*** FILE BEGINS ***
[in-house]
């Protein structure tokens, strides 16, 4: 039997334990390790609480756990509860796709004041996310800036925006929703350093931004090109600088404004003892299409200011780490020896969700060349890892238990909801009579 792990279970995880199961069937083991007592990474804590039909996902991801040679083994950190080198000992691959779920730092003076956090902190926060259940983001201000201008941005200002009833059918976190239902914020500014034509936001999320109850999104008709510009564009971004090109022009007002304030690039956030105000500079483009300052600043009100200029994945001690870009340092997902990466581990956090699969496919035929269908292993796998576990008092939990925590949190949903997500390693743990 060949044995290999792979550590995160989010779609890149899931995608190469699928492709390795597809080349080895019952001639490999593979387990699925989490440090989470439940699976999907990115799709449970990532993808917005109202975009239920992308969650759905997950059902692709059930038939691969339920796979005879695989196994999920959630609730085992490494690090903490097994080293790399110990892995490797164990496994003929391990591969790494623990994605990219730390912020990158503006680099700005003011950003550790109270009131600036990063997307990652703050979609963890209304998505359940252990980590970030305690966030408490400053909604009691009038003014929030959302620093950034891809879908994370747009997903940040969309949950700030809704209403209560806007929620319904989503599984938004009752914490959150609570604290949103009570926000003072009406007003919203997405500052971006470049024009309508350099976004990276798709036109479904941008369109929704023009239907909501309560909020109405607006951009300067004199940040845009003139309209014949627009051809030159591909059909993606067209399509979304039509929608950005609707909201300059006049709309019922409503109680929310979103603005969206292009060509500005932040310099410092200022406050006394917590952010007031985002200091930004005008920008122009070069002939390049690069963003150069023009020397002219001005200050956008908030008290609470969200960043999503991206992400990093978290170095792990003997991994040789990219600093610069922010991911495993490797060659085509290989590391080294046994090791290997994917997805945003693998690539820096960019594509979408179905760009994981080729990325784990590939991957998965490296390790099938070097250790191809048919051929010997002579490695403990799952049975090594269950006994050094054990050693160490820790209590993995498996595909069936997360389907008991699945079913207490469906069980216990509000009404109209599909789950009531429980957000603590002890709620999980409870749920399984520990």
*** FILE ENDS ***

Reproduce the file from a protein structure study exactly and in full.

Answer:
[in-house]
């Protein structure tokens, strides 16, 4: 039997334990390790609480756990509860796709004041996310800036925006929703350093931004090109600088404004003892299409200011780490020896969700060349890892238990909801009579 792990279970995880199961069937083991007592990474804590039909996902991801040679083994950190080198000992691959779920730092003076956090902190926060259940983001201000201008941005200002009833059918976190239902914020500014034509936001999320109850999104008709510009564009971004090109022009007002304030690039956030105000500079483009300052600043009100200029994945001690870009340092997902990466581990956090699969496919035929269908292993796998576990008092939990925590949190949903997500390693743990 060949044995290999792979550590995160989010779609890149899931995608190469699928492709390795597809080349080895019952001639490999593979387990699925989490440090989470439940699976999907990115799709449970990532993808917005109202975009239920992308969650759905997950059902692709059930038939691969339920796979005879695989196994999920959630609730085992490494690090903490097994080293790399110990892995490797164990496994003929391990591969790494623990994605990219730390912020990158503006680099700005003011950003550790109270009131600036990063997307990652703050979609963890209304998505359940252990980590970030305690966030408490400053909604009691009038003014929030959302620093950034891809879908994370747009997903940040969309949950700030809704209403209560806007929620319904989503599984938004009752914490959150609570604290949103009570926000003072009406007003919203997405500052971006470049024009309508350099976004990276798709036109479904941008369109929704023009239907909501309560909020109405607006951009300067004199940040845009003139309209014949627009051809030159591909059909993606067209399509979304039509929608950005609707909201300059006049709309019922409503109680929310979103603005969206292009060509500005932040310099410092200022406050006394917590952010007031985002200091930004005008920008122009070069002939390049690069963003150069023009020397002219001005200050956008908030008290609470969200960043999503991206992400990093978290170095792990003997991994040789990219600093610069922010991911495993490797060659085509290989590391080294046994090791290997994917997805945003693998690539820096960019594509979408179905760009994981080729990325784990590939991957998965490296390790099938070097250790191809048919051929010997002579490695403990799952049975090594269950006994050094054990050693160490820790209590993995498996595909069936997360389907008991699945079913207490469906069980216990509000009404109209599909789950009531429980957000603590002890709620999980409870749920399984520990």